There is no dispute that all of the real property in which the estate claimed an interest was titled and recorded in the name of the Atlanta Corporation and remained so at the time of decedent's death. The estate's theory in the trial court was that the corporation was the alter ego of Leonard Raleigh, or at least, there was a genuine material issue in dispute concerning that fact. As factual support for this claim, the estate relied on evidence that Raleigh maintained a bank account in the name of "Leonard Raleigh d/b/a Atlanta Corporation and that Lawrence Mitchell, one of the trustees on one or more of the deeds of trust wrote the attorney for the estate a letter in which he stated that I have known the late Mr. Raleigh since the late 1980s and dealt with him through his corporation, the Atlanta Corporation. On at least one or more occasions I questioned him as to the stock of Atlanta Corporation and his response was that he was the sole owner and did not intend to have any partners in the said corporation.
Appellees argue that even assuming that this evidence was sufficient to establish that Raleigh owned all of Atlanta's corporate stock, the estate as his successor would not have a direct interest in the corporation's properties that were lost at foreclosure that would entitle it to sue as owner.
B. Applicable Legal Principles
"'The general rule is that a corporation is regarded as an entity separate and distinct from its shareholders.'" Lawlor v. District of Columbia,758 A.2d 964, 975 (D.C. 2000) (quoting Vuitch v. Furr, 482 A.2d 811, 815 (D.C. 1984)). "[I]t is well established that because of the separate legal existence of a corporation, the corporate property is vested in the corporation itself and not the stockholders. . . ." Office of People's Counsel v. Public Serv. Comm'n of the District of Columbia, 520 A.2d 677, 681-82 (D.C. 1987) (citation and internal quotation marks omitted). "Even if stock ownership is concentrated in the hands of one person, it does not alter the fact that title to the corporate property is vested in the corporation and not in the owner of its stock." Id. at 682 (citations omitted). Applying these principles in Office of People's Counsel, this court held that a corporation that owned all of the stock of its three wholly owned subsidiaries, which in turn owned numerous taxicabs, was not the legal owner of the vehicles. Id. at 682.*fn6 The reasons for the general rule precluding shareholders from suing individually to redress a corporate right are to avoid multiple suits, to prevent a bar to the corporation's right of action, and to ensure that any damages recovered will be available to the corporation's creditors and any other shareholders. 12B WILLIAM MEADE FLETCHER ET AL., FLETCHER CYCLOPEDIA OF THE LAW OF PRIVATE CORPORATIONS § 5910 (perm. ed., rev. vol. 2000) ("FLETCHER"); see Office of People's Counsel, 520 A.2d at 682 (noting that even if the corporation went bankrupt, the sole shareholder would have no legal right to the corporation's assets, but only a right to share in the proceeds of liquidation). It is the corporate directors, and not its shareholders, who have the authority to manage the corporation, including decisions to litigate on behalf of the corporation. Behradrezaee v. Dashtara, 910 A.2d 349, 354 (D.C. 2006) (citing Flocco v. State Farm Mut. Auto. Ins. Co., 752 A.2d 147, 151 (D.C. 2000) and D.C. Code § 29-101.04 (2) (2001) formerly D.C. Code § 29-304 (2) (1981) (providing that a corporation has the power "[t]o sue and be sued, complain and defend, in its corporate name. . . .")) (other citation omitted).*fn7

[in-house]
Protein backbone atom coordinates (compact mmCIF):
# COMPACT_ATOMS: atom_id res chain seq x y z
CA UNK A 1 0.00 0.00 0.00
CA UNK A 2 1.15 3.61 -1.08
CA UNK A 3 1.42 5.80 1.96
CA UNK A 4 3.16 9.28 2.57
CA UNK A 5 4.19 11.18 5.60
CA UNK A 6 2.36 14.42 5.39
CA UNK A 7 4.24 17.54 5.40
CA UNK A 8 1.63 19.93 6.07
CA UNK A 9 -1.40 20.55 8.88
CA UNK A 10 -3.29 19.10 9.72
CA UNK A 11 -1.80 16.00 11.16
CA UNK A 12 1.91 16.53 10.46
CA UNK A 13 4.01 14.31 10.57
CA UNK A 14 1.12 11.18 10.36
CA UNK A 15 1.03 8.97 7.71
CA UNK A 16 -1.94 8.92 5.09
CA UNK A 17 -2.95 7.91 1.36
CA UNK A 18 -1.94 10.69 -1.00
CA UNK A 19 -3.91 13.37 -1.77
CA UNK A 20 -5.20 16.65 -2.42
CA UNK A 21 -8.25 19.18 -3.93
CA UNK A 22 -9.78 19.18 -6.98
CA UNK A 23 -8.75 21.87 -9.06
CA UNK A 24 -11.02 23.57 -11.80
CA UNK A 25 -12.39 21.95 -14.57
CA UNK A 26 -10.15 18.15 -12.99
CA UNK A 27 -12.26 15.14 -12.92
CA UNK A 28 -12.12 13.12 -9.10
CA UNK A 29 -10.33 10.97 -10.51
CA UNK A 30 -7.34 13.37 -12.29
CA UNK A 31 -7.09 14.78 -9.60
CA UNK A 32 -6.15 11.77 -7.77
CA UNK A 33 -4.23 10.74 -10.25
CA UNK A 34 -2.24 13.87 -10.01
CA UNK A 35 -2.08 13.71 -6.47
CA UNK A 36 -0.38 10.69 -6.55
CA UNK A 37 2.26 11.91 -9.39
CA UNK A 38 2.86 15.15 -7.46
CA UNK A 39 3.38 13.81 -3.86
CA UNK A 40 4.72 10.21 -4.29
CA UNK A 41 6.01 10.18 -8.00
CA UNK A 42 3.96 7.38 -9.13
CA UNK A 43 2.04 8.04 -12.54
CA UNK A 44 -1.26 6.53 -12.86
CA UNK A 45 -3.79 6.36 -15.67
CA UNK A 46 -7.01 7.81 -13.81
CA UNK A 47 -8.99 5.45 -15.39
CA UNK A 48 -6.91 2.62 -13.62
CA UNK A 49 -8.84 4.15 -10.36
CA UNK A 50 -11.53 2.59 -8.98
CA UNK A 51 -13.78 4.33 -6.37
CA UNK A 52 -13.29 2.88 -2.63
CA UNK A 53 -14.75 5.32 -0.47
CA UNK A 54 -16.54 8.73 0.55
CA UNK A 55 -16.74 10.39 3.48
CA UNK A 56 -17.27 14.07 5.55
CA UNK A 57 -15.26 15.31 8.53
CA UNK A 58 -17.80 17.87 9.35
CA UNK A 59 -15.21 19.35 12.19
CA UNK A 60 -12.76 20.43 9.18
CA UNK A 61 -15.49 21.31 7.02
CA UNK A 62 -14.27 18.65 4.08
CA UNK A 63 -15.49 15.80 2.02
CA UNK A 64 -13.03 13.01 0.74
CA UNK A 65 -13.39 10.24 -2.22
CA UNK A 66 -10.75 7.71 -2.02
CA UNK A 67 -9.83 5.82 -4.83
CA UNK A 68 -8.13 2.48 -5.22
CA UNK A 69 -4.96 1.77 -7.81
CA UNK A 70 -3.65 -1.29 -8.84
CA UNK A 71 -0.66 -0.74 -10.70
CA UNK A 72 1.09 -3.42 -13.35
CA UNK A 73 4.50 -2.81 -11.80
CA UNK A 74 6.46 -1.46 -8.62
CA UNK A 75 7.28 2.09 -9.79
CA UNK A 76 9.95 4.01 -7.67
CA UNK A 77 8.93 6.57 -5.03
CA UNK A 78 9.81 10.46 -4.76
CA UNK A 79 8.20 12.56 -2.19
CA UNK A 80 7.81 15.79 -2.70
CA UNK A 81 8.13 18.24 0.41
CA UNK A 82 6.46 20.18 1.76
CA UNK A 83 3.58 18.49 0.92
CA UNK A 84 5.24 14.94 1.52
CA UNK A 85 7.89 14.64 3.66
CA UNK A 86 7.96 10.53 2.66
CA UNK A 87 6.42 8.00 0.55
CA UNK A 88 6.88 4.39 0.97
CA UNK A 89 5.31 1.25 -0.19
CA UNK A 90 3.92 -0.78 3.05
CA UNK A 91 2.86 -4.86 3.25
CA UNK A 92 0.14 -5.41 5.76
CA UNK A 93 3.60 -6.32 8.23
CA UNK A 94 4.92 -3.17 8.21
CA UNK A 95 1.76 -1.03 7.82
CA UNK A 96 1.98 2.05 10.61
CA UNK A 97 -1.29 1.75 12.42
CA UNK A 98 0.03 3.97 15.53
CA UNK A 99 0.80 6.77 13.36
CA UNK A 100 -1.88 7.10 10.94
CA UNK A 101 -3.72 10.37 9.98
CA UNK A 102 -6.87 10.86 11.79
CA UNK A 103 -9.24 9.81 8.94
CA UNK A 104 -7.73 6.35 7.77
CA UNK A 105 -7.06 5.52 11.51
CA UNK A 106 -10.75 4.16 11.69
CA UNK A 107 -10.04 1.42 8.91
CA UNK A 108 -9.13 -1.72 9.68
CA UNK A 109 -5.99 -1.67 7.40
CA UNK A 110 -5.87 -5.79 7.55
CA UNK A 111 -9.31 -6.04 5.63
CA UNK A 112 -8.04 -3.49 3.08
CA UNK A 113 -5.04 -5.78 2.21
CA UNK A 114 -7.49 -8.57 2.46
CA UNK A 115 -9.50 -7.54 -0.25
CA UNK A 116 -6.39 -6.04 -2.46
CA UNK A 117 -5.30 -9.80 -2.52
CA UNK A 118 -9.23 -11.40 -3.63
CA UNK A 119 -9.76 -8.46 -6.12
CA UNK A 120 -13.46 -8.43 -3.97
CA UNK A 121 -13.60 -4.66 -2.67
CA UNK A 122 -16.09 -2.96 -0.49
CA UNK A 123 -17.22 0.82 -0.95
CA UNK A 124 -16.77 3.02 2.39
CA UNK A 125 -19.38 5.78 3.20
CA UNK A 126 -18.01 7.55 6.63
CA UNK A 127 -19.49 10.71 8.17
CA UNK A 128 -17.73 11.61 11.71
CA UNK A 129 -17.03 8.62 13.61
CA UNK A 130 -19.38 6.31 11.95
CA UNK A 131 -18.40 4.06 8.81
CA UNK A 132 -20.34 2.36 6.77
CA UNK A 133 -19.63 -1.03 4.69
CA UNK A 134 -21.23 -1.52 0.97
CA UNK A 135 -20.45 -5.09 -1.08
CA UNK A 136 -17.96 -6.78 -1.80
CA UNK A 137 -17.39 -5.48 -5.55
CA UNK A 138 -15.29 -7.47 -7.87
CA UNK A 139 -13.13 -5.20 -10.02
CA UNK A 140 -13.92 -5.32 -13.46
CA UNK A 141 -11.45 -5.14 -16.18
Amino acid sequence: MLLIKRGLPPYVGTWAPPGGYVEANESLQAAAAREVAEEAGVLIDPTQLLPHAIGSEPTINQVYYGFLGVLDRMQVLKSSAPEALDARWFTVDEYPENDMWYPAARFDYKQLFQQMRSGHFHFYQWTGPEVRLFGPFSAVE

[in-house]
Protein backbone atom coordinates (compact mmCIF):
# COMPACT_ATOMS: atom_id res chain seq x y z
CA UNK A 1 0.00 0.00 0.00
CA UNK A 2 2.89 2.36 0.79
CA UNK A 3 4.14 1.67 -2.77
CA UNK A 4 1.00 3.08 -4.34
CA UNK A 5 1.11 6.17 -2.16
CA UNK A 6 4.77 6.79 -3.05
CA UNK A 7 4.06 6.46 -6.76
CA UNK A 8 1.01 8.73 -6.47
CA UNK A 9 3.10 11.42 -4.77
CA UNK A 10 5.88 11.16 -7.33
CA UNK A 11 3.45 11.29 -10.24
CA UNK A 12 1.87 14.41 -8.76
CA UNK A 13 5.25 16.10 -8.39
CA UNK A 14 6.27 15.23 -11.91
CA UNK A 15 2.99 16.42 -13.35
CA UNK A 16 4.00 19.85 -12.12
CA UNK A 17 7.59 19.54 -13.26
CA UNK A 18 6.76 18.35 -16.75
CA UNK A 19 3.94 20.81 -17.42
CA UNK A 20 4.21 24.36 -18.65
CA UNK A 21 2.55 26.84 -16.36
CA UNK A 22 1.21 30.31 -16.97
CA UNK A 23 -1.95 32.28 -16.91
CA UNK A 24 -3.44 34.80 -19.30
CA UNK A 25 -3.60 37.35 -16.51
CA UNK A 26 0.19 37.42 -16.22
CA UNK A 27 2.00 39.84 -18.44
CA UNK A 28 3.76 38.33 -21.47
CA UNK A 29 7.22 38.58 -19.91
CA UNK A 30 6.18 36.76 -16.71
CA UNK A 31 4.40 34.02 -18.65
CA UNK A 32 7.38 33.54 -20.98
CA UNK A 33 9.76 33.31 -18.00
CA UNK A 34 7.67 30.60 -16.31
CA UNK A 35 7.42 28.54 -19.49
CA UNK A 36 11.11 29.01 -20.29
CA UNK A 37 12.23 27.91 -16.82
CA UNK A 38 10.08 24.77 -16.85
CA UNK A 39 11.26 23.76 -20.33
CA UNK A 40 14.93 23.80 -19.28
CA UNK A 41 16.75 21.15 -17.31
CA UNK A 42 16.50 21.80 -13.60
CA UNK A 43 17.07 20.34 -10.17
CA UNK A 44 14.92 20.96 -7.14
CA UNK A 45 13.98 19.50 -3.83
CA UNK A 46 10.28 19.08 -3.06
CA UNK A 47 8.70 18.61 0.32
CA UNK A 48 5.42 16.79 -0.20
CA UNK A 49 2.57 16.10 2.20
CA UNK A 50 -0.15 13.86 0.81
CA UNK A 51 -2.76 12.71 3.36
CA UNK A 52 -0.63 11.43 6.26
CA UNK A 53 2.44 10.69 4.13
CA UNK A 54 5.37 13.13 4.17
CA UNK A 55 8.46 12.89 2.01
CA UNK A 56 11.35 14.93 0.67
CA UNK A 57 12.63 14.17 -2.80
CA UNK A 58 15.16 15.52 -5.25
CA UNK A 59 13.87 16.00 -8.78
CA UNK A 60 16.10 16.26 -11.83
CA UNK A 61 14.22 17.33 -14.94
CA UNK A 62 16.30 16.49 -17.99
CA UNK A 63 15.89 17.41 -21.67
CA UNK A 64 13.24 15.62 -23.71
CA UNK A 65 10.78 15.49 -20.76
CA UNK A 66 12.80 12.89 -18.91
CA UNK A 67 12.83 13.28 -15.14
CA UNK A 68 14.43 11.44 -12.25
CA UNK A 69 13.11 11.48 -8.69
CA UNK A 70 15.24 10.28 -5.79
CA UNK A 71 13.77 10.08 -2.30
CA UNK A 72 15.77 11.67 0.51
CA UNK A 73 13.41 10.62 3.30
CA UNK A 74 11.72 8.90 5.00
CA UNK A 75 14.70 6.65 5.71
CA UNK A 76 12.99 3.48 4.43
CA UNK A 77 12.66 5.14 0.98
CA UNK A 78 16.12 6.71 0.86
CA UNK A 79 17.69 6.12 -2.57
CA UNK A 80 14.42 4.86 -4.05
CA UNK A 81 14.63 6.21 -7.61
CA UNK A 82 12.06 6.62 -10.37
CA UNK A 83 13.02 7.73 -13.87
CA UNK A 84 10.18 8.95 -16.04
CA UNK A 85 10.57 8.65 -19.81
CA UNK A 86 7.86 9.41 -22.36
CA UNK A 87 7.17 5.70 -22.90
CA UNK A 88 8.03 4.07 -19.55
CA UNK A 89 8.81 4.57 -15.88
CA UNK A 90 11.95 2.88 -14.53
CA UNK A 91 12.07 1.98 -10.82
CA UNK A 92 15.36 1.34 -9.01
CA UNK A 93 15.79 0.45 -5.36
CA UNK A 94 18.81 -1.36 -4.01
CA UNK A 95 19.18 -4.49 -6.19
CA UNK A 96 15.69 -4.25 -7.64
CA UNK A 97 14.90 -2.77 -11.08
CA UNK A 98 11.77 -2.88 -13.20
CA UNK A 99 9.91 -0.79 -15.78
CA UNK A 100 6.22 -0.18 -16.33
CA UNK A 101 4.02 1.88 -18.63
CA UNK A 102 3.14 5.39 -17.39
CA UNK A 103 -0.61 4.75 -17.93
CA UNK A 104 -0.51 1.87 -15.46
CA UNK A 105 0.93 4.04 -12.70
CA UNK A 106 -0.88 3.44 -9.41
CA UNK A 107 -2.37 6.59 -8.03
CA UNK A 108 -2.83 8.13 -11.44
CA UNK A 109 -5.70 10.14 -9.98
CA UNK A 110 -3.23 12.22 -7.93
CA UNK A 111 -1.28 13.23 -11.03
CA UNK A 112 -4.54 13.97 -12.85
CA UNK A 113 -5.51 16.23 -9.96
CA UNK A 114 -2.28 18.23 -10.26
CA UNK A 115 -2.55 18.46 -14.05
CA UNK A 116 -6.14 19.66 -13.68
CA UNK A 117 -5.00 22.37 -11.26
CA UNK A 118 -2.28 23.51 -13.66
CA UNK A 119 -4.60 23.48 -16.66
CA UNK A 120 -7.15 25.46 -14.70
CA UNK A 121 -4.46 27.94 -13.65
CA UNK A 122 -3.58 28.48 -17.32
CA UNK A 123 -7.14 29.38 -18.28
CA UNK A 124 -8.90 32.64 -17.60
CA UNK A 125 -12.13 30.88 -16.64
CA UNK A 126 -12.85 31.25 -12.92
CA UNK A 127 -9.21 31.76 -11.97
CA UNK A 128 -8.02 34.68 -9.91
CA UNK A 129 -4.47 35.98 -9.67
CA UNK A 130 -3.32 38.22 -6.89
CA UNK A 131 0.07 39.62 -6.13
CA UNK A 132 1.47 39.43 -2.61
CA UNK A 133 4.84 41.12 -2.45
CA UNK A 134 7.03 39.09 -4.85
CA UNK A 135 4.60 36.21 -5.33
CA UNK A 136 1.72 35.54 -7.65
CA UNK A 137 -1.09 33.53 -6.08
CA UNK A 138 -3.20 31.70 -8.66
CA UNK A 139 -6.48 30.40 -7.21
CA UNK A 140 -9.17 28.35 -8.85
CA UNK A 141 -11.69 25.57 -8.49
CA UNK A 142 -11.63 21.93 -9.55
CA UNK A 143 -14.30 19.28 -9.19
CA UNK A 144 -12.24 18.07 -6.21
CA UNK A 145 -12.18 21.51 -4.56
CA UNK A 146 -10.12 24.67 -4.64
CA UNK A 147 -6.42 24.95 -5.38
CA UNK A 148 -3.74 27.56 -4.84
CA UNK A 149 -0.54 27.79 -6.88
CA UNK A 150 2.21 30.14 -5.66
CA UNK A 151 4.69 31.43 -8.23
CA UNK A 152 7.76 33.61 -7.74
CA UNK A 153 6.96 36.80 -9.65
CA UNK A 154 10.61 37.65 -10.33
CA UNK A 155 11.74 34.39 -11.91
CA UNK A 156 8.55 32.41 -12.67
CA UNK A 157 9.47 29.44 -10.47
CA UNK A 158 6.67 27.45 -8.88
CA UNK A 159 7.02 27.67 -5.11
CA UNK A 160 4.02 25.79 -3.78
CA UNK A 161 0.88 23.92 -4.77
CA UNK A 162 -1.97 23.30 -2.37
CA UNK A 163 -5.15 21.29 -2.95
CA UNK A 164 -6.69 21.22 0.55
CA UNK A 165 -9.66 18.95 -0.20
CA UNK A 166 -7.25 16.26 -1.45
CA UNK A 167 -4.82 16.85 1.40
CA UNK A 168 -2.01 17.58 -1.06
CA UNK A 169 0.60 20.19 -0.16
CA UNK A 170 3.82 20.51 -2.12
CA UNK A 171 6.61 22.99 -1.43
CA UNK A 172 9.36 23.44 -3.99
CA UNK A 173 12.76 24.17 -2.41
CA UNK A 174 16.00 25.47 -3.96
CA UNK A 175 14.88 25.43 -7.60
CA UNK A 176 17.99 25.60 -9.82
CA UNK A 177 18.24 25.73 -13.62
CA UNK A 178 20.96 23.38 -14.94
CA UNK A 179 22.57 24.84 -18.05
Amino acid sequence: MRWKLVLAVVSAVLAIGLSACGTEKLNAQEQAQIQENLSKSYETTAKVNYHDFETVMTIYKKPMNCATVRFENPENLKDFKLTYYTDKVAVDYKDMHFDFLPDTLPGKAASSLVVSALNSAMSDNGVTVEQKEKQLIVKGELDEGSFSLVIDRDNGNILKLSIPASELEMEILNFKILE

It is undisputed that the title to the real property out of which the estate makes its claims was titled at the relevant time in the name of the Atlanta Corporation. Under the circumstances, the foregoing authorities support appellees' position that the estate would have no legal right to the individual assets owned by the corporation merely because its decedent was a shareholder or even the sole shareholder in Atlanta. See Office of People's Counsel, supra, 520 A.2d at 682. The corporation's property is vested in the corporation and not its individual shareholders. Id.at 681-82. The authority to sue to redress the alleged wrongs related to the foreclosures upon Atlanta's real property also belongs to the corporation, not to the individual shareholder. See Behradrezaee, supra, 910 A.2d at ...